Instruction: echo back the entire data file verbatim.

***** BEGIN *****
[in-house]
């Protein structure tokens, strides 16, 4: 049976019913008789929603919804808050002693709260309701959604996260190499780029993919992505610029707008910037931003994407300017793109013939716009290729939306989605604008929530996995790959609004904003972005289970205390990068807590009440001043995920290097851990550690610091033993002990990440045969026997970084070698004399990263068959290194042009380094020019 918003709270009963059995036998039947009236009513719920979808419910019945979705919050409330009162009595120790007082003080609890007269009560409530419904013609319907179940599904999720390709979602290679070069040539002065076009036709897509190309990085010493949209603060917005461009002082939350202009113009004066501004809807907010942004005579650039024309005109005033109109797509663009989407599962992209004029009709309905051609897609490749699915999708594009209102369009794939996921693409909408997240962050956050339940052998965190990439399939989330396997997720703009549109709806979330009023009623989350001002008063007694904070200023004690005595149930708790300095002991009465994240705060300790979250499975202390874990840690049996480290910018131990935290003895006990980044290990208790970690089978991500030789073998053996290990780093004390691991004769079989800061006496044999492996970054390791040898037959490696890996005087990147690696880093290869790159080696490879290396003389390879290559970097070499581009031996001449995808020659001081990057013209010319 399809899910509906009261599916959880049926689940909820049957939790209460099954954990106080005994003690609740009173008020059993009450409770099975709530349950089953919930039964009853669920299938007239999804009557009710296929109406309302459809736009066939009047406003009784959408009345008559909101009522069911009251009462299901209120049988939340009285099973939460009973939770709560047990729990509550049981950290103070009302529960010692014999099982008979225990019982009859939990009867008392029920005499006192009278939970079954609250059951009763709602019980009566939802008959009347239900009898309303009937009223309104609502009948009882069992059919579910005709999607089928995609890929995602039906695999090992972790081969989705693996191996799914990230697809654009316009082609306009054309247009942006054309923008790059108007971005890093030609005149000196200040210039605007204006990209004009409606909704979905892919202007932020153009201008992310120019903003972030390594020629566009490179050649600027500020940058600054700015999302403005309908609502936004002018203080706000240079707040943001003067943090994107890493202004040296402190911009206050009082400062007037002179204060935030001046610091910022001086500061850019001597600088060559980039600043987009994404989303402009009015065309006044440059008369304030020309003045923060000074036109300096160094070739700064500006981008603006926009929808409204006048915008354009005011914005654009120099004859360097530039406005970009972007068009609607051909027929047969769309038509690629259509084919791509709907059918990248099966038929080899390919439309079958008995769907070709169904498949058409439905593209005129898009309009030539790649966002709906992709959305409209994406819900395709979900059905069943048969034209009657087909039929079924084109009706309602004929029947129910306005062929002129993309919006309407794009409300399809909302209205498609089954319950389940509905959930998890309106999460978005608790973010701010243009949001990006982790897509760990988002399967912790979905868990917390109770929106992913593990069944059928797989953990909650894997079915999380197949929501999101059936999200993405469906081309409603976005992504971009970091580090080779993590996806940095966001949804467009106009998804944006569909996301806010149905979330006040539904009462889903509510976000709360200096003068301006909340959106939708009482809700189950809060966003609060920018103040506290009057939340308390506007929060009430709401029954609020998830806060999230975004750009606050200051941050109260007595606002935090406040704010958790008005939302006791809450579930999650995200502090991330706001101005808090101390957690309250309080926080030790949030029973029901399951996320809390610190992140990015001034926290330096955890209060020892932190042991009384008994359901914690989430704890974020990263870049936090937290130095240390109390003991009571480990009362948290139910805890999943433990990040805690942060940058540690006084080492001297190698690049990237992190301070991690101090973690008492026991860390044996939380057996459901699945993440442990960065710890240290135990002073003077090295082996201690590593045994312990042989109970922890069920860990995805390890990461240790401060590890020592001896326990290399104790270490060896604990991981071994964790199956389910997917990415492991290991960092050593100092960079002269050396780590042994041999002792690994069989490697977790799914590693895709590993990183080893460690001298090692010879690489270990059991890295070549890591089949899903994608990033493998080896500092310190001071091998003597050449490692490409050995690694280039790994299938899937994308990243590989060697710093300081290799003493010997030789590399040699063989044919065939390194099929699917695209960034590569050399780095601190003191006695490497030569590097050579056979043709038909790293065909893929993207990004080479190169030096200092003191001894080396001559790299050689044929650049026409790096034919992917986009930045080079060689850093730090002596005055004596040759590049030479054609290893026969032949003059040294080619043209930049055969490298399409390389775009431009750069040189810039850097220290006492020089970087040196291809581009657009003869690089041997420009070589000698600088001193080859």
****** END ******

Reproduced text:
[in-house]
């Protein structure tokens, strides 16, 4: 049976019913008789929603919804808050002693709260309701959604996260190499780029993919992505610029707008910037931003994407300017793109013939716009290729939306989605604008929530996995790959609004904003972005289970205390990068807590009440001043995920290097851990550690610091033993002990990440045969026997970084070698004399990263068959290194042009380094020019 918003709270009963059995036998039947009236009513719920979808419910019945979705919050409330009162009595120790007082003080609890007269009560409530419904013609319907179940599904999720390709979602290679070069040539002065076009036709897509190309990085010493949209603060917005461009002082939350202009113009004066501004809807907010942004005579650039024309005109005033109109797509663009989407599962992209004029009709309905051609897609490749699915999708594009209102369009794939996921693409909408997240962050956050339940052998965190990439399939989330396997997720703009549109709806979330009023009623989350001002008063007694904070200023004690005595149930708790300095002991009465994240705060300790979250499975202390874990840690049996480290910018131990935290003895006990980044290990208790970690089978991500030789073998053996290990780093004390691991004769079989800061006496044999492996970054390791040898037959490696890996005087990147690696880093290869790159080696490879290396003389390879290559970097070499581009031996001449995808020659001081990057013209010319 399809899910509906009261599916959880049926689940909820049957939790209460099954954990106080005994003690609740009173008020059993009450409770099975709530349950089953919930039964009853669920299938007239999804009557009710296929109406309302459809736009066939009047406003009784959408009345008559909101009522069911009251009462299901209120049988939340009285099973939460009973939770709560047990729990509550049981950290103070009302529960010692014999099982008979225990019982009859939990009867008392029920005499006192009278939970079954609250059951009763709602019980009566939802008959009347239900009898309303009937009223309104609502009948009882069992059919579910005709999607089928995609890929995602039906695999090992972790081969989705693996191996799914990230697809654009316009082609306009054309247009942006054309923008790059108007971005890093030609005149000196200040210039605007204006990209004009409606909704979905892919202007932020153009201008992310120019903003972030390594020629566009490179050649600027500020940058600054700015999302403005309908609502936004002018203080706000240079707040943001003067943090994107890493202004040296402190911009206050009082400062007037002179204060935030001046610091910022001086500061850019001597600088060559980039600043987009994404989303402009009015065309006044440059008369304030020309003045923060000074036109300096160094070739700064500006981008603006926009929808409204006048915008354009005011914005654009120099004859360097530039406005970009972007068009609607051909027929047969769309038509690629259509084919791509709907059918990248099966038929080899390919439309079958008995769907070709169904498949058409439905593209005129898009309009030539790649966002709906992709959305409209994406819900395709979900059905069943048969034209009657087909039929079924084109009706309602004929029947129910306005062929002129993309919006309407794009409300399809909302209205498609089954319950389940509905959930998890309106999460978005608790973010701010243009949001990006982790897509760990988002399967912790979905868990917390109770929106992913593990069944059928797989953990909650894997079915999380197949929501999101059936999200993405469906081309409603976005992504971009970091580090080779993590996806940095966001949804467009106009998804944006569909996301806010149905979330006040539904009462889903509510976000709360200096003068301006909340959106939708009482809700189950809060966003609060920018103040506290009057939340308390506007929060009430709401029954609020998830806060999230975004750009606050200051941050109260007595606002935090406040704010958790008005939302006791809450579930999650995200502090991330706001101005808090101390957690309250309080926080030790949030029973029901399951996320809390610190992140990015001034926290330096955890209060020892932190042991009384008994359901914690989430704890974020990263870049936090937290130095240390109390003991009571480990009362948290139910805890999943433990990040805690942060940058540690006084080492001297190698690049990237992190301070991690101090973690008492026991860390044996939380057996459901699945993440442990960065710890240290135990002073003077090295082996201690590593045994312990042989109970922890069920860990995805390890990461240790401060590890020592001896326990290399104790270490060896604990991981071994964790199956389910997917990415492991290991960092050593100092960079002269050396780590042994041999002792690994069989490697977790799914590693895709590993990183080893460690001298090692010879690489270990059991890295070549890591089949899903994608990033493998080896500092310190001071091998003597050449490692490409050995690694280039790994299938899937994308990243590989060697710093300081290799003493010997030789590399040699063989044919065939390194099929699917695209960034590569050399780095601190003191006695490497030569590097050579056979043709038909790293065909893929993207990004080479190169030096200092003191001894080396001559790299050689044929650049026409790096034919992917986009930045080079060689850093730090002596005055004596040759590049030479054609290893026969032949003059040294080619043209930049055969490298399409390389775009431009750069040189810039850097220290006492020089970087040196291809581009657009003869690089041997420009070589000698600088001193080859």